Their community has gone from growing to a grinding halt in half a week. Without the kind of infrastructure we've built here and with so many people sick, life in Louisville has become nearly impossible. The sick people rely on those still well to make them food, keep them hydrated. Water there is easy to get from the river, but needs to be filtered and purified to drink. That takes time and energy, and when three of four people are on their backs, the rest become overwhelmed quickly.
Naturally the messenger asked for our help. We had to turn him away. While we have extra people here, probably enough to see them through this crisis, we simply can't risk it. Sure, putting off our expansion plans to give some help wouldn't be the end of the world (again) but our immune systems are likely just as compromised as theirs are. Anyone we might send to Louisville would probably end up sick, and would bring that home to us.
I was with Will when he gave the messenger the council's decision. No one from New Haven would be sent to help. Any citizen could choose to go of their own free will, of course, but they would not be allowed back through our gates for at least sixty days. A long time to make sure that any sickness wouldn't be carried back here, but again a needed precaution. So far, no one has volunteered to go.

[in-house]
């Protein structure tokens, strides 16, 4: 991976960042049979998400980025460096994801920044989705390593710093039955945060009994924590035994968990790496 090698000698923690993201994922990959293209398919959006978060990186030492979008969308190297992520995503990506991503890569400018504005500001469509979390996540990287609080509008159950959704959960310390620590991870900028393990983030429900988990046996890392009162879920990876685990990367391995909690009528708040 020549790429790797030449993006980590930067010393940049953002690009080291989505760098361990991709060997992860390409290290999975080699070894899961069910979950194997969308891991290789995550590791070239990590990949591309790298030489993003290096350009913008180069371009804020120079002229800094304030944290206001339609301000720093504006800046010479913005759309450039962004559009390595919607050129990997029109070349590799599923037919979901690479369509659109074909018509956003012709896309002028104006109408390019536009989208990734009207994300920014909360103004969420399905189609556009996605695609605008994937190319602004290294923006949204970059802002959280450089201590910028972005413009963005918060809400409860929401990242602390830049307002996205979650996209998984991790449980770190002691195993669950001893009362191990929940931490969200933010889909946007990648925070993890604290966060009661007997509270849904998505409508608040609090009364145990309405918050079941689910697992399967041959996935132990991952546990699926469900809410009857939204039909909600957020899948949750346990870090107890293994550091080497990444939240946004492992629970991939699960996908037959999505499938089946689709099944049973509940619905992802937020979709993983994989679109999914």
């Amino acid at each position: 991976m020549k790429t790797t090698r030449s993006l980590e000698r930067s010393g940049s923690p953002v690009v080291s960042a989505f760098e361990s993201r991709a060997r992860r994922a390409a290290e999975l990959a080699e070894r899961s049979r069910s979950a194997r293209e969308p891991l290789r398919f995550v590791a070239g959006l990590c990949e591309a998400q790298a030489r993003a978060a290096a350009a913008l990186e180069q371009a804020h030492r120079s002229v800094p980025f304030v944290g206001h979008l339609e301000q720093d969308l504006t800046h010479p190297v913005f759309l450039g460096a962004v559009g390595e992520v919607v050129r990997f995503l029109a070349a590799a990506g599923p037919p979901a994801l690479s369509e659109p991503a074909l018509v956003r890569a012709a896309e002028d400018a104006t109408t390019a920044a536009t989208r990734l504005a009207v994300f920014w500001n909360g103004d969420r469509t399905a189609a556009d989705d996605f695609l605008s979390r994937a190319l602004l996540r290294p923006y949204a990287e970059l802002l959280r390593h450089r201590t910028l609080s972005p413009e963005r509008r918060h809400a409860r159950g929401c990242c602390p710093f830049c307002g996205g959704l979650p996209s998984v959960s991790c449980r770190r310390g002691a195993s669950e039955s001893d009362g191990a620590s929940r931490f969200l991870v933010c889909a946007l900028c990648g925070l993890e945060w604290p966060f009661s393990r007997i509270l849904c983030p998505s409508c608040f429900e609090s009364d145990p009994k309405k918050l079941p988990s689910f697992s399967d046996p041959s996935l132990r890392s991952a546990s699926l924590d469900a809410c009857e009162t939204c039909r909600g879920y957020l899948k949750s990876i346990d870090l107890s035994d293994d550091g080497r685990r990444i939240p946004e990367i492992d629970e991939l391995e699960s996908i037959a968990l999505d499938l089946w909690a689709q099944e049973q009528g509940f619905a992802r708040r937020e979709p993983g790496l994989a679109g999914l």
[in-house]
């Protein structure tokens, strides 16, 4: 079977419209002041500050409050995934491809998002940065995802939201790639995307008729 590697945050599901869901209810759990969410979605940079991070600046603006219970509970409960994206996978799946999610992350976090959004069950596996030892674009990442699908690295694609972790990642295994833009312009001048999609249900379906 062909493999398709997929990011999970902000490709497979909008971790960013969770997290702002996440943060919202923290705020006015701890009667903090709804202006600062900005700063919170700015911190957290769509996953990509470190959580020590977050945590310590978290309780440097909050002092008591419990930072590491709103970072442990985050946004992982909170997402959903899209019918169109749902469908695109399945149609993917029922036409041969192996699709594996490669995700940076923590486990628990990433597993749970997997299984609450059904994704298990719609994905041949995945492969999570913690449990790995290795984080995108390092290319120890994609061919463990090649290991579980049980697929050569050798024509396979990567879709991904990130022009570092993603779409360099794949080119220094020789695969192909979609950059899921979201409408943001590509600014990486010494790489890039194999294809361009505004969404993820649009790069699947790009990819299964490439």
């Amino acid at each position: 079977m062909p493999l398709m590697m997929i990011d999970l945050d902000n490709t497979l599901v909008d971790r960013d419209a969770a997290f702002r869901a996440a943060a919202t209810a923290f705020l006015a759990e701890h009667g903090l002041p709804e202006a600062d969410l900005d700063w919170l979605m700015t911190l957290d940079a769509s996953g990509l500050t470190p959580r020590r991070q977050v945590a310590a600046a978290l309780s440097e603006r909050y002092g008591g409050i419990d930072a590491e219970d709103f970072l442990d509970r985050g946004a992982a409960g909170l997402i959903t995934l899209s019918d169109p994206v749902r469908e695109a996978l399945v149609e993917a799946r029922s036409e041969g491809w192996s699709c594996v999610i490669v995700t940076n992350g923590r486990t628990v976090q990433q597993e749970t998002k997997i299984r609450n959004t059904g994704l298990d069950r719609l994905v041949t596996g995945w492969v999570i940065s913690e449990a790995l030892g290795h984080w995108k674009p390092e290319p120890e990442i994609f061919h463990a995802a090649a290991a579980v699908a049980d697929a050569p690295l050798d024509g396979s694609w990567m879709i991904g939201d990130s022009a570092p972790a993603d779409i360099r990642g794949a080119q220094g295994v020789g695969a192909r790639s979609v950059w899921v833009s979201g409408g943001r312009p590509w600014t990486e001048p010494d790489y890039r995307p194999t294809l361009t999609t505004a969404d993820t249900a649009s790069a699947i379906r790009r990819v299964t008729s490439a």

I don't like it. No one likes it. I know that we might be consigning good men and women, people who have fought by our side, to a slow and painful death. Tears keep trying to form in my eyes as I write this, because I know that many of them probably hate us for this. I would hate us, too, even knowing how hard this decision is.
I'm reminded of a very early lesson back in college. My primary teacher in my Fire/Rescue classes told us that the first duty of a firefighter is to survive. The job, he said, was to save lives if possible but also to manage risk. Danger is an acceptable part of the situation, but there are degrees. You might go into a burning building to try to rescue a person, but when the floor ahead of you falls away, it's time to back out and cut your losses. Your life isn't less important than those of the people you're trying to help.